Leafblad emphasizes a theological term to his Foundations of Ministry Class at Bethel University, September 20, 2017. He has been working on his pHD from Luther Seminary, in New Ulm since 2013. | Mathias Durie

None of the above

Mathias Durie
Nov 2, 2017 · 7 min read

Bethel University Missional Ministries Instructor Erik Leafblad researches non-religious persons and how God may be working outside of the church.

By: Mathias Durie and Carlo Holmberg

As a kid, Erik Leafblad would lay awake late into the night thinking about questions such as “why am I here?” and “where is God in the world?” Now, as a third-year missional ministries instructor at Bethel University, Leafblad is still pondering those same questions. One question in particular has peaked his interest: How do we think about God and His work outside of the context of the institutional church? This is the question he has chosen to research and eventually answer through his dissertation paper for his PHD from Luther Seminary.

Leafblad’s interest in this question stems from many personal experiences, one being a story his friends from high school told him. These friends told Leafblad about a time when they were at a bar and began having a theological discussion with the bartender, bouncing ideas and questions off each other about God, the world and everything in between. Leafblad would argue that this is a form of ministry or God’s action in the world. The key thing about this experience is that these friends of his do not attend church. They fall into the religious category of “none’s”.

Carlo Holmberg

A none is anyone who when asked what religion they consider themselves to be a part of, would check the box marked “none of the above”. Additionally, nones are the fastest growing religious group in North America. According to Pew Research, in 2012, 20% of people checked the box marked ‘no religion’. In 2015 that number jumped to 25%. Leafblad points to Peter Berger’s Secularization Theory to describe this rise in none’s. The theory generally states that there will be a movement away from religion and towards secularization due to the increase in areas of life that God is no longer necessary. Some areas where this has been seen to happen are medicine, technology and business. Leafblad also believes some churches today could function and continue their religious practices even if God wasn’t present which could be a factor in the rise of the none’s.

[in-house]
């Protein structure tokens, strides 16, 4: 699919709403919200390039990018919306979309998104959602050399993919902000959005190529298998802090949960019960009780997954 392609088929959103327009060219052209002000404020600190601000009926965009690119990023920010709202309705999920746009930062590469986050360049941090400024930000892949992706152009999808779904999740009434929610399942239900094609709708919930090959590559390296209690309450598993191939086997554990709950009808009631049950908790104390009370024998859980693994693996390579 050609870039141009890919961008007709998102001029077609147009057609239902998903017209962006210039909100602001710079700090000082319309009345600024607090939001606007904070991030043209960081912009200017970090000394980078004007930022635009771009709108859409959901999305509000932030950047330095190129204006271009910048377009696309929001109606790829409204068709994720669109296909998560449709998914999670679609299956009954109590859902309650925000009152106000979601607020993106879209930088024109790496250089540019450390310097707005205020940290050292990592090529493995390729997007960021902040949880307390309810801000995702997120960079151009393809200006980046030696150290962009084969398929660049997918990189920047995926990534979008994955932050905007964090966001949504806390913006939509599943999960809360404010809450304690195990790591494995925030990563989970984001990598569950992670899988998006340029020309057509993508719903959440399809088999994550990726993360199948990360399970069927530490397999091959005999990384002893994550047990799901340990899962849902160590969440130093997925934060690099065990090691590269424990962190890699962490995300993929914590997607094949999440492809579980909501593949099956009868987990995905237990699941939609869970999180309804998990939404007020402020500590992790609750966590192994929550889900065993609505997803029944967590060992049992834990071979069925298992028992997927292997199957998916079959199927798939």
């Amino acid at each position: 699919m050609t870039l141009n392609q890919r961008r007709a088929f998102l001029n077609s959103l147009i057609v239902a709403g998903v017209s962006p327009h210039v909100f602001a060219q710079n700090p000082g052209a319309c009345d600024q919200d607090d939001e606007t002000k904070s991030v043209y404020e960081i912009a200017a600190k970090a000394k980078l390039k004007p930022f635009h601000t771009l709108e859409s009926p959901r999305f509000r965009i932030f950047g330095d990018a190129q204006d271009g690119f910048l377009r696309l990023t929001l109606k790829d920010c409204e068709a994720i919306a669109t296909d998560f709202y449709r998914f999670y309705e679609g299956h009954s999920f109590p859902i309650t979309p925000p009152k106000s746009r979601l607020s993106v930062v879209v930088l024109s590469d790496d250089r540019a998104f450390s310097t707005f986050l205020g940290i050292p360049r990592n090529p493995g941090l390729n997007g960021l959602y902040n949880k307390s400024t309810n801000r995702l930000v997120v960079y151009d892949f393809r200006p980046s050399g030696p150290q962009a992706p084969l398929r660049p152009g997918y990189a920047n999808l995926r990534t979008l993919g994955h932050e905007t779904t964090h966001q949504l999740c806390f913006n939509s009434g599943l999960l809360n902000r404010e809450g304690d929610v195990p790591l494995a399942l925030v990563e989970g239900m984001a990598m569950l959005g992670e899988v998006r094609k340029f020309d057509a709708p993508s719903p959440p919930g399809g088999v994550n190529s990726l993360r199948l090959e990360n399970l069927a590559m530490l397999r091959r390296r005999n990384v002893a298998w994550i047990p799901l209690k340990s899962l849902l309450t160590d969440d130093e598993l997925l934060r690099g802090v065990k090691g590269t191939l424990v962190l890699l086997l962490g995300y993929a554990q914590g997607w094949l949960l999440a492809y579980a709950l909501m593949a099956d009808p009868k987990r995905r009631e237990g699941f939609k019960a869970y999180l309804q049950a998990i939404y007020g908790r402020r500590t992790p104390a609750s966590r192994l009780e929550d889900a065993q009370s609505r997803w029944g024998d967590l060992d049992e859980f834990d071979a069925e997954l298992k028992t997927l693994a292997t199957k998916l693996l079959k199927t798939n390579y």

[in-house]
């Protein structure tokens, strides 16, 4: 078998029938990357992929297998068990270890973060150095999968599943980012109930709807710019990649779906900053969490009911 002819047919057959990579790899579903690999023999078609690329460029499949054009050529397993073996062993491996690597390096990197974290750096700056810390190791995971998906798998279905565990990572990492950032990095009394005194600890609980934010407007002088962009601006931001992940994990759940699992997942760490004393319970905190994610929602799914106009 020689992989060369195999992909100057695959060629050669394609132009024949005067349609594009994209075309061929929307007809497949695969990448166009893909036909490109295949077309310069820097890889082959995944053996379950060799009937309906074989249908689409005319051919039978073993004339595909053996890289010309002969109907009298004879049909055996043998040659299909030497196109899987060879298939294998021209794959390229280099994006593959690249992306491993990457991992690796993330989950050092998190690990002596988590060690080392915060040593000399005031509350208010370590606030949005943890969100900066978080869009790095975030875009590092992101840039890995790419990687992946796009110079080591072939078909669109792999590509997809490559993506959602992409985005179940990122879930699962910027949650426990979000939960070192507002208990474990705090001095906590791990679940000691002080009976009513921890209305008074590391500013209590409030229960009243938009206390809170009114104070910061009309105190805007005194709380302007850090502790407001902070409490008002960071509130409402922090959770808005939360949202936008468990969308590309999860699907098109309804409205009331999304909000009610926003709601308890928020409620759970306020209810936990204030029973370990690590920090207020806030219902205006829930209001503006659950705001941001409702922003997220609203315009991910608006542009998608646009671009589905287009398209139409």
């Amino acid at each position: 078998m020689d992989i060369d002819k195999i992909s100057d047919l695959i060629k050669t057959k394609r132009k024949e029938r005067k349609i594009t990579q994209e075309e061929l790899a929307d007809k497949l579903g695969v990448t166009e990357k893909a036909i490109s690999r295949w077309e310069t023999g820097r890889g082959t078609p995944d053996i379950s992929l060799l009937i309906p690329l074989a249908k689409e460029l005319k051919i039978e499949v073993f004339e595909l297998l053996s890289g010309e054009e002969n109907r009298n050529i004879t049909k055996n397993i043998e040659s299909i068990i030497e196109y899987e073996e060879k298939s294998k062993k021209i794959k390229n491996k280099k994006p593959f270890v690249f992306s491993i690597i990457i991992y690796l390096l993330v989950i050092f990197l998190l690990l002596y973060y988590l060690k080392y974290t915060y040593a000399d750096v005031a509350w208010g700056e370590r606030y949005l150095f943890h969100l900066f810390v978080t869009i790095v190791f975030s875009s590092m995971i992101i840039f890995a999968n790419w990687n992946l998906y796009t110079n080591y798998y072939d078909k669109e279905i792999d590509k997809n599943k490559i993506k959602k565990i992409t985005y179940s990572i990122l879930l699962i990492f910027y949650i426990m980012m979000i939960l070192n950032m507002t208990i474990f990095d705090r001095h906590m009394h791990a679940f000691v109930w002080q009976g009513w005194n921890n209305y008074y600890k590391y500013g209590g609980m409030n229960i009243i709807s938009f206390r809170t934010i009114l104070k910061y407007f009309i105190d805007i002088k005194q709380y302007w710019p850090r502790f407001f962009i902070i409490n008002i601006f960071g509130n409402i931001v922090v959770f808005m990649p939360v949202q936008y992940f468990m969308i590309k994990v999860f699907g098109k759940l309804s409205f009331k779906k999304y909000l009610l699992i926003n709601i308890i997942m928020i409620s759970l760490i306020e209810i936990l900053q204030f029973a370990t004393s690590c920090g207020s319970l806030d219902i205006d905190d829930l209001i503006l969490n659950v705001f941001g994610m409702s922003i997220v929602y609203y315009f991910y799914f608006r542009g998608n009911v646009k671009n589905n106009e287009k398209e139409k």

“Leafblad’s work attempts to place the emphasis in ministry more squarely on divine agency, rather than human practice.” — Christian Collins Winn, Professor of Historical and Systematic Theology at Bethel University

None’s do not attend church, however there is a small group of none’s who would consider themselves Christians. They claim that they know and follow Jesus Christ but are not a part of the church. Leafblad’s research is using this group of non-religious people to entertain the question of ‘How is God showing up outside of the church?’.

“I am not against the church,” Leafblad said. “I think the church can learn a lot from engagement with these people [None’s]”.